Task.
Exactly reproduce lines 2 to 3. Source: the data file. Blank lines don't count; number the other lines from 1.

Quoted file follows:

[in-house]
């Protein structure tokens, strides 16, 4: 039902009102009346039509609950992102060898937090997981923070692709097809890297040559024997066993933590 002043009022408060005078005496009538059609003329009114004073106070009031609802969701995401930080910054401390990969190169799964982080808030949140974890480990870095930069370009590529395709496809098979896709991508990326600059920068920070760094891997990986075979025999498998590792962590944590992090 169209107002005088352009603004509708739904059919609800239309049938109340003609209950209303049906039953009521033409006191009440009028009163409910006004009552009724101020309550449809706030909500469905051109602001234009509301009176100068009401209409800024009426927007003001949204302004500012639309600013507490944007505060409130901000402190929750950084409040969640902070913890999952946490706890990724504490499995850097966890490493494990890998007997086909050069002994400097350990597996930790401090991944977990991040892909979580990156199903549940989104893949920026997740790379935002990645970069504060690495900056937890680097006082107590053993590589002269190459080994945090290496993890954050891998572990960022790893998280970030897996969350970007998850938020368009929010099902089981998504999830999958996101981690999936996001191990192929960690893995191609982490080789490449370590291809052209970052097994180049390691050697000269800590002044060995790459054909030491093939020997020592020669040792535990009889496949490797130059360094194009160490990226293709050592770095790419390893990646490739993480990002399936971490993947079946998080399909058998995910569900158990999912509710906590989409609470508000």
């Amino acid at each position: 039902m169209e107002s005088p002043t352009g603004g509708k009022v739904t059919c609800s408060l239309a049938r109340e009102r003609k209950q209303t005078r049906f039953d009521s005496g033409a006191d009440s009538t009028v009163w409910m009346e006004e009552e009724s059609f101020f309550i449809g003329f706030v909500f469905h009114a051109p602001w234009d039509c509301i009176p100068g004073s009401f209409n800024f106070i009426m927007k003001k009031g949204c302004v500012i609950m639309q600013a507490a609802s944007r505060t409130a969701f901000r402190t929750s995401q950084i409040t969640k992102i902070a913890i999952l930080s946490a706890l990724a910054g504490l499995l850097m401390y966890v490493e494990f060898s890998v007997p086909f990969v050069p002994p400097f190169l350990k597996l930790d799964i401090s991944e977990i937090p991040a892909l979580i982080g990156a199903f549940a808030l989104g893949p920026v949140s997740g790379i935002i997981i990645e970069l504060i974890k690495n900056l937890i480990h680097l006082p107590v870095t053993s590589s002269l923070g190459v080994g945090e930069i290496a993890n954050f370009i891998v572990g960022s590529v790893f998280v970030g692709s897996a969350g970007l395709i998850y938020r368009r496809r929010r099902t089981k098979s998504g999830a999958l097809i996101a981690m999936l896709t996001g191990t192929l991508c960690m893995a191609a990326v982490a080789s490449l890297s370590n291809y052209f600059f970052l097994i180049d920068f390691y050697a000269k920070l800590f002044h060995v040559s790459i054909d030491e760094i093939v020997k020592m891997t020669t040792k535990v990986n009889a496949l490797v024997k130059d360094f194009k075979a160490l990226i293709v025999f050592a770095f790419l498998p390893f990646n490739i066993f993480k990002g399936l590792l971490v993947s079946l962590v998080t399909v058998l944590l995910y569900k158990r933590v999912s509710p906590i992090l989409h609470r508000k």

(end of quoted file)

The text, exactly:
């Protein structure tokens, strides 16, 4: 039902009102009346039509609950992102060898937090997981923070692709097809890297040559024997066993933590 002043009022408060005078005496009538059609003329009114004073106070009031609802969701995401930080910054401390990969190169799964982080808030949140974890480990870095930069370009590529395709496809098979896709991508990326600059920068920070760094891997990986075979025999498998590792962590944590992090 169209107002005088352009603004509708739904059919609800239309049938109340003609209950209303049906039953009521033409006191009440009028009163409910006004009552009724101020309550449809706030909500469905051109602001234009509301009176100068009401209409800024009426927007003001949204302004500012639309600013507490944007505060409130901000402190929750950084409040969640902070913890999952946490706890990724504490499995850097966890490493494990890998007997086909050069002994400097350990597996930790401090991944977990991040892909979580990156199903549940989104893949920026997740790379935002990645970069504060690495900056937890680097006082107590053993590589002269190459080994945090290496993890954050891998572990960022790893998280970030897996969350970007998850938020368009929010099902089981998504999830999958996101981690999936996001191990192929960690893995191609982490080789490449370590291809052209970052097994180049390691050697000269800590002044060995790459054909030491093939020997020592020669040792535990009889496949490797130059360094194009160490990226293709050592770095790419390893990646490739993480990002399936971490993947079946998080399909058998995910569900158990999912509710906590989409609470508000």
């Amino acid at each position: 039902m169209e107002s005088p002043t352009g603004g509708k009022v739904t059919c609800s408060l239309a049938r109340e009102r003609k209950q209303t005078r049906f039953d009521s005496g033409a006191d009440s009538t009028v009163w409910m009346e006004e009552e009724s059609f101020f309550i449809g003329f706030v909500f469905h009114a051109p602001w234009d039509c509301i009176p100068g004073s009401f209409n800024f106070i009426m927007k003001k009031g949204c302004v500012i609950m639309q600013a507490a609802s944007r505060t409130a969701f901000r402190t929750s995401q950084i409040t969640k992102i902070a913890i999952l930080s946490a706890l990724a910054g504490l499995l850097m401390y966890v490493e494990f060898s890998v007997p086909f990969v050069p002994p400097f190169l350990k597996l930790d799964i401090s991944e977990i937090p991040a892909l979580i982080g990156a199903f549940a808030l989104g893949p920026v949140s997740g790379i935002i997981i990645e970069l504060i974890k690495n900056l937890i480990h680097l006082p107590v870095t053993s590589s002269l923070g190459v080994g945090e930069i290496a993890n954050f370009i891998v572990g960022s590529v790893f998280v970030g692709s897996a969350g970007l395709i998850y938020r368009r496809r929010r099902t089981k098979s998504g999830a999958l097809i996101a981690m999936l896709t996001g191990t192929l991508c960690m893995a191609a990326v982490a080789s490449l890297s370590n291809y052209f600059f970052l097994i180049d920068f390691y050697a000269k920070l800590f002044h060995v040559s790459i054909d030491e760094i093939v020997k020592m891997t020669t040792k535990v990986n009889a496949l490797v024997k130059d360094f194009k075979a160490l990226i293709v025999f050592a770095f790419l498998p390893f990646n490739i066993f993480k990002g399936l590792l971490v993947s079946l962590v998080t399909v058998l944590l995910y569900k158990r933590v999912s509710p906590i992090l989409h609470r508000k």